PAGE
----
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Will we pay the price for the Budget’s lack of ambition?

Mike Clancy · 5 March 2021

This week’s budget lacks ambition and, despite some good measures, falls short of what was needed at this crucial time, says Mike Clancy, Prospect general secretary.

Most Budgets are billed as seismic political moments, however the plan delivered by Chancellor on Wednesday has a better claim than most to be regarded as an event that will set the political weather.

The Chancellor offered a policy package aimed at short-term spending to help the economy recover, followed by tax rises and spending cuts in the medium term. While there were some measures included in the budget that Prospect welcomes and had called for, such as the extension of the furlough scheme, overall the Budget fell short of what was needed.

First, making securing the economic recovery the top priority was right. To this end the Chancellor was right to extend furlough until September. He also provided a £400m package for the heritage and creative sectors to help bridge the gap until reopening is possible. But his approach was patchy, leaving holes that threaten the future of entire sectors.

For example, there was nothing in the Budget for aviation, despite the scale of the damage done to the sector by the virus, and the likelihood of ongoing government-imposed restrictions continuing to hamper recovery for many months. And buried in the detail of the Budget prospect uncovered that the self-employed were once again treated as second-class citizens, with their support effectively ending two months before support for employees, and gaping holes continuing to exclude hundreds of thousands from support.

Prospect will be stepping up its lobbying for both aviation and the self-employed in the coming weeks and months.

In the medium term the Chancellor was on more familiar ground, sticking to the message that public spending will be restrained in coming years. In fact, this Budget included a cut of £4bn to public spending, taking total cuts to £16bn by 2025, a move that the Institute for Fiscal Studies have said “will feel like austerity”.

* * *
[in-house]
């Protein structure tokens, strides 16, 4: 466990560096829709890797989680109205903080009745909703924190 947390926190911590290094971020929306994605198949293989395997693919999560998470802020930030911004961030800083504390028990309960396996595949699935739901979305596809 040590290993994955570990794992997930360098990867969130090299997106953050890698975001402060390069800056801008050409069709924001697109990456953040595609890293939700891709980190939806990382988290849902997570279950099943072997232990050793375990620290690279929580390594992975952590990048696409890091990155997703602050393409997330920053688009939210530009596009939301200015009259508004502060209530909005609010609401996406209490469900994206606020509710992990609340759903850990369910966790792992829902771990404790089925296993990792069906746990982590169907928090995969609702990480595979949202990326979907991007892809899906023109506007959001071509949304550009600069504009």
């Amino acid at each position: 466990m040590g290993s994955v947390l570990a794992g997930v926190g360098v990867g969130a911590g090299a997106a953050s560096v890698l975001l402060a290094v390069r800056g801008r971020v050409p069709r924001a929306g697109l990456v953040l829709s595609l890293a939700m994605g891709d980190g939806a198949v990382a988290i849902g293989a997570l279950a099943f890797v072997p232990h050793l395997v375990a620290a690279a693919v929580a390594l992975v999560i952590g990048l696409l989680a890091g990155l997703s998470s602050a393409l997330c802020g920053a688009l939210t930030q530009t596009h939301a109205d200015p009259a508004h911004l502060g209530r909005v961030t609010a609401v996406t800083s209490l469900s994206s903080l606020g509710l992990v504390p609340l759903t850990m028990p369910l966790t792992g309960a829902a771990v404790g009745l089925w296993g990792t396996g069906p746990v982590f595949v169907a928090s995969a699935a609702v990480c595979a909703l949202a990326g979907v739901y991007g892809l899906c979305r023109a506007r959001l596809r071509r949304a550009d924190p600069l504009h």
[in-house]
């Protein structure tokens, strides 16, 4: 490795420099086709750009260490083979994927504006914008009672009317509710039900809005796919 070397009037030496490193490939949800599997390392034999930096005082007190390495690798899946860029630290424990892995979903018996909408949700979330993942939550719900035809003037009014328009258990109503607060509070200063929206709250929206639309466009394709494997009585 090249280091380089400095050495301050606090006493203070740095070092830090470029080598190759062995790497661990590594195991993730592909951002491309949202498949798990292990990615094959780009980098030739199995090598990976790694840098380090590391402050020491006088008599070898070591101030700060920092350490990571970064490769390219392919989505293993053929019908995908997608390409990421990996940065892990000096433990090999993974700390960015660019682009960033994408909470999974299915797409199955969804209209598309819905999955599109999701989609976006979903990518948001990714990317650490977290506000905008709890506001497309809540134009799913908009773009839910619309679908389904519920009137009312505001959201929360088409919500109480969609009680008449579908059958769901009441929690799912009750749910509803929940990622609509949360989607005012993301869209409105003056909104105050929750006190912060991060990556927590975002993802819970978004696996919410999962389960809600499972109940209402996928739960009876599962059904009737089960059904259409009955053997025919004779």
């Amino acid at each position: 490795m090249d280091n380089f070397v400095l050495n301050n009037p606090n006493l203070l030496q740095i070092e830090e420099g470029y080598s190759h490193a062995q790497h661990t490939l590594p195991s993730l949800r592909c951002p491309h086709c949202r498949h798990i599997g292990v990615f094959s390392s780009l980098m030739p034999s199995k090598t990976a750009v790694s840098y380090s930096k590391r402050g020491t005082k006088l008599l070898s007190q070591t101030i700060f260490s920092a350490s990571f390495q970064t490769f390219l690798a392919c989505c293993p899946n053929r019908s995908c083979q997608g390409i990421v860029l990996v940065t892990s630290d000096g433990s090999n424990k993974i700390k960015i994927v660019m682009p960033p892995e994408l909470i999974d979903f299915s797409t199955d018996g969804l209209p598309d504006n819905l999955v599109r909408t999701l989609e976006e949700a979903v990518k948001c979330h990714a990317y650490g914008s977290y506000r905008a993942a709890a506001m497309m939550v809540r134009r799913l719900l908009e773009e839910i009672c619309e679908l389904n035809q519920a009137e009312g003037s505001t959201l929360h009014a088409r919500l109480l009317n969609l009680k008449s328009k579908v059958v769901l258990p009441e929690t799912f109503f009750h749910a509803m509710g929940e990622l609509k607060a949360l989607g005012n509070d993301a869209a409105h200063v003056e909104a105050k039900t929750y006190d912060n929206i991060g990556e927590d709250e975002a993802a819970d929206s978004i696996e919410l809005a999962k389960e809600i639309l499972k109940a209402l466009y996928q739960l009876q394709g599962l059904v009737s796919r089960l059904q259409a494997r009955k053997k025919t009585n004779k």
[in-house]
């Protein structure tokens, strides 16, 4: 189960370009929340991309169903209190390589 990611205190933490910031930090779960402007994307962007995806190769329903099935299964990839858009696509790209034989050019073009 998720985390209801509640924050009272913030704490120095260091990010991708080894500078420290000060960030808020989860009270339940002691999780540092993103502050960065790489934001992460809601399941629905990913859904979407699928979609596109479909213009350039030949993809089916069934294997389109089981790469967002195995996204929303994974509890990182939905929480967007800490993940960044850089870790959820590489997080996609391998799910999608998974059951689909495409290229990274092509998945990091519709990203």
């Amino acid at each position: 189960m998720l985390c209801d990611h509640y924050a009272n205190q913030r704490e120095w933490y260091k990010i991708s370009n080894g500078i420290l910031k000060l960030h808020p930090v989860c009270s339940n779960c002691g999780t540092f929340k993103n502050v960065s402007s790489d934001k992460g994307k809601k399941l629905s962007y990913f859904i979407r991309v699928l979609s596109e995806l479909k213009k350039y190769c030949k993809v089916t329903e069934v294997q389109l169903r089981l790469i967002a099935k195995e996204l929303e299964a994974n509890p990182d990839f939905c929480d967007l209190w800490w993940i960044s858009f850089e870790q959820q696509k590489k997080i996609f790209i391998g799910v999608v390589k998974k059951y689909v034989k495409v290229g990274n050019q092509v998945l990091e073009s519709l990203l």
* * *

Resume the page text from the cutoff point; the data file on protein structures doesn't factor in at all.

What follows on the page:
Despite our campaigning, the government refused to budge on the public sector pay freeze, and rising inflation means the average civil servant will experience a £700 real-terms cut this year. There was no recognition of the benefits of investing in staff and the wider public sector, and a noticeable absence of the rhetoric of rewarding key workers that was so prominent among ministers just a few months ago.

Most frustratingly, the government completely failed to reflect on what we have learned in the pandemic about the impact that cuts have had on our ability to respond to a crisis. There can be no better example of this than the Health and Safety Executive, which has been hugely overstretched during the crisis as a result of the 50% cuts it has suffered since 2010.

With health and safety now key to reopening the economy, and inspectors in short supply, we were hoping that the Chancellor might invest in more HSE capacity. It was telling that while the Chancellor found £100m on hiring new tax inspectors to hunt for fraudulent furlough claim, he could not identify extra funding to recruit health and safety inspectors.

Finally, Rishi Sunak billed this Budget as building the foundations for our future economic success as a ‘science superpower’. This is a laudable ambition, but there was little substance behind it beyond the re-announcement of a new fast-track visa scheme for scientists.

We heard very little by way of a plan to raise research and development spending across the public and private sectors, nothing about valuing STEM skills in the public sector, and nothing about how the government would invest in new green infrastructure such as the nuclear power stations that we need in order to hit our Net Zero targets.

The Chancellor did at least manage to avoid some of the more obvious pitfalls. He listened to our call to refrain from raising National Insurance Contributions for the self-employed (for now at least), he did the right thing by extending furlough, and there were some small measures such as a new apprenticeship model for the creative industries which are welcome. But overall, it is hard to escape the feeling that we may be paying the price for the lack of ambition shown in this Budget for many years to come.


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